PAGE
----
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Annales Geophysicae An interactive open-access journal of the European Geosciences Union
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Volume 32, issue 8
Ann. Geophys., 32, 935-949, 2014
https://doi.org/10.5194/angeo-32-935-2014
© Author(s) 2014. This work is distributed under
the Creative Commons Attribution 3.0 License.
Ann. Geophys., 32, 935-949, 2014
https://doi.org/10.5194/angeo-32-935-2014
© Author(s) 2014. This work is distributed under
the Creative Commons Attribution 3.0 License.

Regular paper 11 Aug 2014

Regular paper | 11 Aug 2014

Ozone and temperature decadal trends in the stratosphere, mesosphere and lower thermosphere, based on measurements from SABER on TIMED

F. T. Huang1,*, H. G. Mayr2, J. M. Russell III3, and M. G. Mlynczak4 F. T. Huang et al.
  • 1University of Maryland, Baltimore County, Maryland, 21250, USA
  • 2NASA Goddard Space Flight Center, Greenbelt, MD 20771, USA
  • 3Hampton University, Center for Atmospheric Sciences, Hampton, VA 23668, USA
  • 4NASA Langley Research Center, Hampton, VA 23681, USA
  • *retired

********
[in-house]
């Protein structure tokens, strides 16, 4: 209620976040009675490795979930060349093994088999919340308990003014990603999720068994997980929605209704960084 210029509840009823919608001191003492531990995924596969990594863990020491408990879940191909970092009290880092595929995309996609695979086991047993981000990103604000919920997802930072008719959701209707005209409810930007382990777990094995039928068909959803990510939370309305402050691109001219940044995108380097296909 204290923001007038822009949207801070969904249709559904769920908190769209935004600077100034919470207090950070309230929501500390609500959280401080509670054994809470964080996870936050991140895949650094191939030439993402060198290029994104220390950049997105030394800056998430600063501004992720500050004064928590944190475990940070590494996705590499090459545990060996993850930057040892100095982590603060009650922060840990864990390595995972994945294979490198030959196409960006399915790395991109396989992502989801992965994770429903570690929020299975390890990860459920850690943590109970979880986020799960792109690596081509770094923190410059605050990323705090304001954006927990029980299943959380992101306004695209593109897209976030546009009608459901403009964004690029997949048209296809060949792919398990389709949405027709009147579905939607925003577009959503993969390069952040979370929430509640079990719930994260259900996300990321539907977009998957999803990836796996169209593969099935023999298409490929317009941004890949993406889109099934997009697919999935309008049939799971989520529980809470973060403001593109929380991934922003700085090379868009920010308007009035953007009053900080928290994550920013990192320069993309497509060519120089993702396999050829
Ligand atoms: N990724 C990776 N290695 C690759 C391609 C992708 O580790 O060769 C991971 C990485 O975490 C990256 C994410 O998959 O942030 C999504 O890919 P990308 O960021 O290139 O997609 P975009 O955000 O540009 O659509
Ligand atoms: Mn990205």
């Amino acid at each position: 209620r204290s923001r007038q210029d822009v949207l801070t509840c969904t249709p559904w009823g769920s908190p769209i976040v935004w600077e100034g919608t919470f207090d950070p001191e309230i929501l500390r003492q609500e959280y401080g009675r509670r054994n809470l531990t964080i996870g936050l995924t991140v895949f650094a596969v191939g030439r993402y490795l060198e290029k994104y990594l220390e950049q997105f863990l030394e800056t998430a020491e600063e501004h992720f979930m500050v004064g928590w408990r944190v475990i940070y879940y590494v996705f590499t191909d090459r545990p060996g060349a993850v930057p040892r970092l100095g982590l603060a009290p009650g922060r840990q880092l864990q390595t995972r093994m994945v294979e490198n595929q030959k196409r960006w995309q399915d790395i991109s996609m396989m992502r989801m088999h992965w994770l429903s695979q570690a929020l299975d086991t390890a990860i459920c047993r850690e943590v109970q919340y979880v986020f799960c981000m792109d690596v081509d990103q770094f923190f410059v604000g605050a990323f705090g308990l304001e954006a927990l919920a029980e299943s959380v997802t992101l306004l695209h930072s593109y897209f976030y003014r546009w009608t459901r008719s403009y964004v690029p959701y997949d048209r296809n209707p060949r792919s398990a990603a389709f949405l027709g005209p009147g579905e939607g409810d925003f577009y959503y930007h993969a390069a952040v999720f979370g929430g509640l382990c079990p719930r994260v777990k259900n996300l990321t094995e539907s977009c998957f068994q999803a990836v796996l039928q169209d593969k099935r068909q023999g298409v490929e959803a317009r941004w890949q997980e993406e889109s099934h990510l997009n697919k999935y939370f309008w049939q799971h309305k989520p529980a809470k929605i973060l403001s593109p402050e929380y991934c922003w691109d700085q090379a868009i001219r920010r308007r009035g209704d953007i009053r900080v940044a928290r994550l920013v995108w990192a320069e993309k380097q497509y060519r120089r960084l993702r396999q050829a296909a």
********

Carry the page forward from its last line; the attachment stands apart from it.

Abstract. We have derived ozone and temperature trends from years 2002 through 2012, from 20 to 100 km altitude, and 48° S to 48° N latitude, based on measurements from the Sounding of the Atmosphere using Broadband Emission Radiometry (SABER) instrument on the Thermosphere, Ionosphere, Mesosphere Energetics and Dynamics (TIMED) satellite. For the first time, trends of ozone and temperature measured at the same times and locations are obtained, and their correlations should provide useful information about the relative importance of photochemistry versus dynamics over the longer term. We are not aware of comparable results covering this time period and spatial extent. For stratospheric ozone, until the late 1990s, previous studies found negative trends (decreasing amounts). In recent years, some empirical and modeling studies have shown the occurrence of a turnaround in the decreasing ozone, possibly beginning in the late 1990s, suggesting that the stratospheric ozone trend is leveling off or even turning positive. Our global results add more definitive evidence, expand the coverage, and show that at mid-latitudes (north and south) in the stratosphere, the ozone trends are indeed positive, with ozone having increased by a few percent from 2002 through 2012. However, in the tropics, we find negative ozone trends between 25 and 50 km. For stratospheric temperatures, the trends are mostly negatively correlated to the ozone trends. The temperature trends are positive in the tropics between 30 and 40 km, and between 20 and 25 km, at approximately 24° N and at 24° S latitude. The stratospheric temperature trends are otherwise mostly negative. In the mesosphere, the ozone trends are mostly flat, with suggestions of small positive trends at lower latitudes. The temperature trends in this region are mostly negative, showing decreases of up to ~ −3 K decade−1. In the lower thermosphere (between ~ 85 and 100 km), ozone and temperature trends are both negative. The ozone trend can approach ~ −10% decade−1, and the temperature trend can approach ~ −3 K decade−1. Aside from trends, these patterns of ozone–temperature correlations are consistent with previous studies of ozone and temperature perturbations such as the quasi-biennial (QBO) and semiannual (SAO) oscillations, and add confidence to the results.

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